Think this isn't a problem?  Say you're a construction contractor and you need materials.  The supplier says you're stretched to the limit and you need to make a payment before you can buy any more.  Fortunately, you just got paid on a project, so you deposit that check and write one to your supplier so you can keep working.  Unfortunately, the check to you was bad and bounces sky high.  Consequently, your check to the supplier does likewise.  The supplier demands that you cover, but there is no way you can do it within 14 days.  The supplier has political pull, and the next thing you know the DA has filed felony charges against you.

A slow-pay or no-pay that leaves a small business owner's account empty will do the trick just as well.  What the legislature has done here is make the DA the private collection attorney for anyone with enough political power.  In most places that's called corruption, or at least crony capitalism.  In Utah, though, it's called standard operating procedure.


Saturday, August 15, 2015

Draper Boom

In case you've had your head stuck in the sand, the prison move is a done deal.  The Draper site will be abandoned, and in a display of petty vindictiveness and short-sightedness on an effectively criminal level, The Powers are moving it to the airport (There's brilliance for you.  It isn't enough that everyone flying into or out of the principal airport in the state already has a comprehensive view of Jersey-grade industrial blight; now they'll get to see our leading growth industry as well.).  And the yokels who herd Draper down the sheep path are licking their chops.  700 acres of loose land.  It will look like the Oklahoma Land Rush.  And having learned nothing from the Sandcrest, er Suncrest Debacle, Draper will not make sure there is adequate infrastructure, performance bonds, or even a way for the schools to handle the influx.  The fun just never stops.

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Friday, August 14, 2015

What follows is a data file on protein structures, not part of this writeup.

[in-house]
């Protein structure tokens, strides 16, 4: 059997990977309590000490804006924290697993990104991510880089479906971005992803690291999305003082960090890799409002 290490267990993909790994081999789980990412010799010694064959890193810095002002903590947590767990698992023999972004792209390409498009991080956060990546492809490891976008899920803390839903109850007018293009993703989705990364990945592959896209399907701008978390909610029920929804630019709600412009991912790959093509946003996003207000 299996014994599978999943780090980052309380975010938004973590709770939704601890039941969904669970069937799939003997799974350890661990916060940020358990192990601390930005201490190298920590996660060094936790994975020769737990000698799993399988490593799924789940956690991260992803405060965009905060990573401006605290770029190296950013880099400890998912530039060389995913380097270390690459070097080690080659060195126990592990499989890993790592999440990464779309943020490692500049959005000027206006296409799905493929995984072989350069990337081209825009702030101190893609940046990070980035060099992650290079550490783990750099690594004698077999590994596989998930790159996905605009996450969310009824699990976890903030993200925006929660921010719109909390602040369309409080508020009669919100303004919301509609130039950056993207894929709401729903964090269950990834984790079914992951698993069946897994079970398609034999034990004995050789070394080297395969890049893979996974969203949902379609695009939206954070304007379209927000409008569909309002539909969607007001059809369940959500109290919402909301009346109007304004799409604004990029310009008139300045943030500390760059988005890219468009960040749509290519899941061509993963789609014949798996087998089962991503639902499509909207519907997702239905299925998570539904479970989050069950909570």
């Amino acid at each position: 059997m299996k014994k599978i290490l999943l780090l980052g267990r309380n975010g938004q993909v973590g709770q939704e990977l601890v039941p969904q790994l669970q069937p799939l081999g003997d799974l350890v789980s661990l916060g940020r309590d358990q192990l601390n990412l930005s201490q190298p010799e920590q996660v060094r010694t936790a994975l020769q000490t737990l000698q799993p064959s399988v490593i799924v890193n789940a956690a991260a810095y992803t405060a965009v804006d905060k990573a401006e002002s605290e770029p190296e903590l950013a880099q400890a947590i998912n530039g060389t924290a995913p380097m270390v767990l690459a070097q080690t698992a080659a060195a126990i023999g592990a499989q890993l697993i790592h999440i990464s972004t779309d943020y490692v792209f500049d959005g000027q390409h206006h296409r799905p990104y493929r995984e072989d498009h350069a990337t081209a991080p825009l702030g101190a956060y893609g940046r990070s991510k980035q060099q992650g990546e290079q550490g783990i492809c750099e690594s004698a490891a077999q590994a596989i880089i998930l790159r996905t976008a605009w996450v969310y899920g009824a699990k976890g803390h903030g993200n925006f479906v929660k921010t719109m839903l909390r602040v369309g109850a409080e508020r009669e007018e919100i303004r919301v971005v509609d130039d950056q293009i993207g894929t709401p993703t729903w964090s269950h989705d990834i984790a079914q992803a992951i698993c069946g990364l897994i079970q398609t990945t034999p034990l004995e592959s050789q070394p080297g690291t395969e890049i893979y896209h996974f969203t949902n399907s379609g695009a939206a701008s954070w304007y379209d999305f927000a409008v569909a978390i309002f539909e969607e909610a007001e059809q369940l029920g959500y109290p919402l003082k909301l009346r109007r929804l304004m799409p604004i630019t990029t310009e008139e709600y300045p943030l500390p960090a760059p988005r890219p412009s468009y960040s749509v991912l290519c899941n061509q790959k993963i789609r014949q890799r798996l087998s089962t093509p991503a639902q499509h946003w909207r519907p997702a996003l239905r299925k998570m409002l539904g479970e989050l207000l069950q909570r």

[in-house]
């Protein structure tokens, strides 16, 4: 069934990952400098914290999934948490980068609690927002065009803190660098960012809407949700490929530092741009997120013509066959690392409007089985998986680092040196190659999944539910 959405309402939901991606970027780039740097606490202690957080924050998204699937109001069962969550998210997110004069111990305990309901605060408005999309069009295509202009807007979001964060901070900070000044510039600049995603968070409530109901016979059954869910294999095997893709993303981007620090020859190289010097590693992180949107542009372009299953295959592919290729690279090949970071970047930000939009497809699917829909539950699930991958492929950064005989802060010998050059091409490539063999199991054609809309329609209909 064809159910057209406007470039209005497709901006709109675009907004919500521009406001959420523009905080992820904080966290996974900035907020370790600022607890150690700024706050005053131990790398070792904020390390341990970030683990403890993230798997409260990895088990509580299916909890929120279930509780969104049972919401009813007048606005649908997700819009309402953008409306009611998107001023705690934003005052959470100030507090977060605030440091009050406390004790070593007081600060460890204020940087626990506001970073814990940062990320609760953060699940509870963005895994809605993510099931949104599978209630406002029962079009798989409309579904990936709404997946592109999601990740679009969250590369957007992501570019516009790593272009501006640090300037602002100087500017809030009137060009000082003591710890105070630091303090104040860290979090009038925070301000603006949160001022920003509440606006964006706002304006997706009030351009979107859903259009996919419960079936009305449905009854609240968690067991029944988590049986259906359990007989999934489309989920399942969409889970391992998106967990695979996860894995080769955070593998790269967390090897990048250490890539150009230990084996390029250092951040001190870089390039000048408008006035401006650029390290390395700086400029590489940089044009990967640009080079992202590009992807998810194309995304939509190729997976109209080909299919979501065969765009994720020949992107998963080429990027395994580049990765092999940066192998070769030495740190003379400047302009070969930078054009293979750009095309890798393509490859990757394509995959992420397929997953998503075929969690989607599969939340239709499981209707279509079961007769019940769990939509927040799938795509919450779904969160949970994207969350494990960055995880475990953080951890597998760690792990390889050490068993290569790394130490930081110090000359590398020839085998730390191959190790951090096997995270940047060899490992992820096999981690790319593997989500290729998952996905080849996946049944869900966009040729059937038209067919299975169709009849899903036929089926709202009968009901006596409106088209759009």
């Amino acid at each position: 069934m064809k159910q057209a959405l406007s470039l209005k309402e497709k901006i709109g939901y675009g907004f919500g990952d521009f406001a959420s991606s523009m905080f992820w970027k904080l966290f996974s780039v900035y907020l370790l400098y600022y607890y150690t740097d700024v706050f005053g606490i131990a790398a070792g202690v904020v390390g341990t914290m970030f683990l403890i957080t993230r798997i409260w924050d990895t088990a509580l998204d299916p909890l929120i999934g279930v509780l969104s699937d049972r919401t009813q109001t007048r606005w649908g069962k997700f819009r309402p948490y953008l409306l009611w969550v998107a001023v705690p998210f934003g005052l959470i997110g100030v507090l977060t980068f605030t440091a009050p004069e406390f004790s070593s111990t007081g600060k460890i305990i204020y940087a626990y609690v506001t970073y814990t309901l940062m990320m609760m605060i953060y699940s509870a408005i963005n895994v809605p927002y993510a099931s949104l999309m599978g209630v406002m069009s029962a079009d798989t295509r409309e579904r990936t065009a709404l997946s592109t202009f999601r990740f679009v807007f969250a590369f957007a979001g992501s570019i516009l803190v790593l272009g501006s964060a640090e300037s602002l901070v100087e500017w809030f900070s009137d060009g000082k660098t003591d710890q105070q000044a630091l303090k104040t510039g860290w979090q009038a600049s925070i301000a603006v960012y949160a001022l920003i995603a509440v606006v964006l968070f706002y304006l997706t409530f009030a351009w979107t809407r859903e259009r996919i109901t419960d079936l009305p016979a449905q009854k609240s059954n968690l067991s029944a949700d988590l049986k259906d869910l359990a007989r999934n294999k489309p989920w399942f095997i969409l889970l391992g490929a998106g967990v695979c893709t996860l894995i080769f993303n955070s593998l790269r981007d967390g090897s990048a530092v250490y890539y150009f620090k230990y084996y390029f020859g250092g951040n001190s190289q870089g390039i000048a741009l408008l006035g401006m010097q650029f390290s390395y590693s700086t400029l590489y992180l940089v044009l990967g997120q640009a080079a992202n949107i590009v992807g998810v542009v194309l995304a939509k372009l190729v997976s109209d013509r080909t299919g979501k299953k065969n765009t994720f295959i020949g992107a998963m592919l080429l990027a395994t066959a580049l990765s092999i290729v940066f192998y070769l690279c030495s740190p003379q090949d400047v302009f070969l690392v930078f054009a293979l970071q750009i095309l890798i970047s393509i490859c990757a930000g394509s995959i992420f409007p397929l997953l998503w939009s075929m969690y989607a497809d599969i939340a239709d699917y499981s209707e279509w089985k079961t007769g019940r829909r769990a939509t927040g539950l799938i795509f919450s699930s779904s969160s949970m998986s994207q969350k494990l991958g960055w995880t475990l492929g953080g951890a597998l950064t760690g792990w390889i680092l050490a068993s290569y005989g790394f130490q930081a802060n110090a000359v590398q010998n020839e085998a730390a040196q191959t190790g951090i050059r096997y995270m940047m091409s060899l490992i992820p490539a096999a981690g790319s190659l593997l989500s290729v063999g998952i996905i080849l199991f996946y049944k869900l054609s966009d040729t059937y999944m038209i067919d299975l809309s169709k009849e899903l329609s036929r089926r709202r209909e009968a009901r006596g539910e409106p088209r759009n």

I Come Here to Bury, not to Praise

And unlike Marc Antony, I mean it.  Karen Martinez has retired as local counsel for the SEC, and the hagiographies are everywhere.  Pardon me if I don't join in.

As I've said numerous times on this blog, its companion, and elsewhere, the 2007 crash was an obvious thing, and it happened because the regulators were ignoring what was going on.  Of course, the regulators had been ignoring most things since Reagan took office, ratcheted it up several notches with the introduction of derivatives in the late 80s, and went into full snooze mode after the repeal of Glass-Steagall.  By 2005, there were billboards and radio and TV ads for straw buyers, no doc liars' loans were everywhere, appraisers were making up values, and rating agencies were making up risk levels.  The banks knew their game was crooked, but they were making to much in commissions and fees to stop it.  I have no doubt they also gave orders to the regulators to look the other way.

Then in Fall 2007 the banks figured out the merry-go-round was coming to a halt, so they woke up Martinez and everyone like her, pulled a Louis Renault, "We're shocked, SHOCKED to find that mortgage fraud is going on here," threw them some of their own people as sacrificial lambs, pointed them to the smaller players and ordered them to crack down on the small graft because it was interfering with large graft, and reminded them to leave the large graft alone.  And Martinez and everyone like her dutifully obeyed.  And along the way they slandered me all over the territory because they had decided I was the kingpin of one operation because they flunked Corporations 101 by not being able to tell the difference between a registered agent and a principal.

Now she's retired with her federal pension.  I wish I were compensated so well for accomplishing so little.  So I shall not be praising Caesar, now or any time in the foreseeable future.